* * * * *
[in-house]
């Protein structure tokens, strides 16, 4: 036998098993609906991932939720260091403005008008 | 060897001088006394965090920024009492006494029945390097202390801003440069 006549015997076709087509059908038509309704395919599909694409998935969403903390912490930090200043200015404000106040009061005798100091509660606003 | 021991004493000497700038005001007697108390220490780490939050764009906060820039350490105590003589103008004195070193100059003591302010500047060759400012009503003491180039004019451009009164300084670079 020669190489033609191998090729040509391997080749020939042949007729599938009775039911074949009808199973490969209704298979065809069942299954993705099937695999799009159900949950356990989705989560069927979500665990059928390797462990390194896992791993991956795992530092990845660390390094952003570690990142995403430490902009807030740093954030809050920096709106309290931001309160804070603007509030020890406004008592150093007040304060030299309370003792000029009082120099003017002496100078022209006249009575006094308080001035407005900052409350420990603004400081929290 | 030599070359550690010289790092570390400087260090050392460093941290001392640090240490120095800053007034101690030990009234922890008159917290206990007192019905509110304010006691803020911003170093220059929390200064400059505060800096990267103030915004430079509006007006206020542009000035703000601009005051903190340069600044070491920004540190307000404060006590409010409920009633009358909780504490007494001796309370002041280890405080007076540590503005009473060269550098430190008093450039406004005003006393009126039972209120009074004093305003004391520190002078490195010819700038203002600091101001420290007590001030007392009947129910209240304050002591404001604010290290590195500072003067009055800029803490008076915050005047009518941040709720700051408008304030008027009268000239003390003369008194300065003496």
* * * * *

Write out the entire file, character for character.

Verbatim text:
[in-house]
């Protein structure tokens, strides 16, 4: 036998098993609906991932939720260091403005008008 | 060897001088006394965090920024009492006494029945390097202390801003440069 006549015997076709087509059908038509309704395919599909694409998935969403903390912490930090200043200015404000106040009061005798100091509660606003 | 021991004493000497700038005001007697108390220490780490939050764009906060820039350490105590003589103008004195070193100059003591302010500047060759400012009503003491180039004019451009009164300084670079 020669190489033609191998090729040509391997080749020939042949007729599938009775039911074949009808199973490969209704298979065809069942299954993705099937695999799009159900949950356990989705989560069927979500665990059928390797462990390194896992791993991956795992530092990845660390390094952003570690990142995403430490902009807030740093954030809050920096709106309290931001309160804070603007509030020890406004008592150093007040304060030299309370003792000029009082120099003017002496100078022209006249009575006094308080001035407005900052409350420990603004400081929290 | 030599070359550690010289790092570390400087260090050392460093941290001392640090240490120095800053007034101690030990009234922890008159917290206990007192019905509110304010006691803020911003170093220059929390200064400059505060800096990267103030915004430079509006007006206020542009000035703000601009005051903190340069600044070491920004540190307000404060006590409010409920009633009358909780504490007494001796309370002041280890405080007076540590503005009473060269550098430190008093450039406004005003006393009126039972209120009074004093305003004391520190002078490195010819700038203002600091101001420290007590001030007392009947129910209240304050002591404001604010290290590195500072003067009055800029803490008076915050005047009518941040709720700051408008304030008027009268000239003390003369008194300065003496």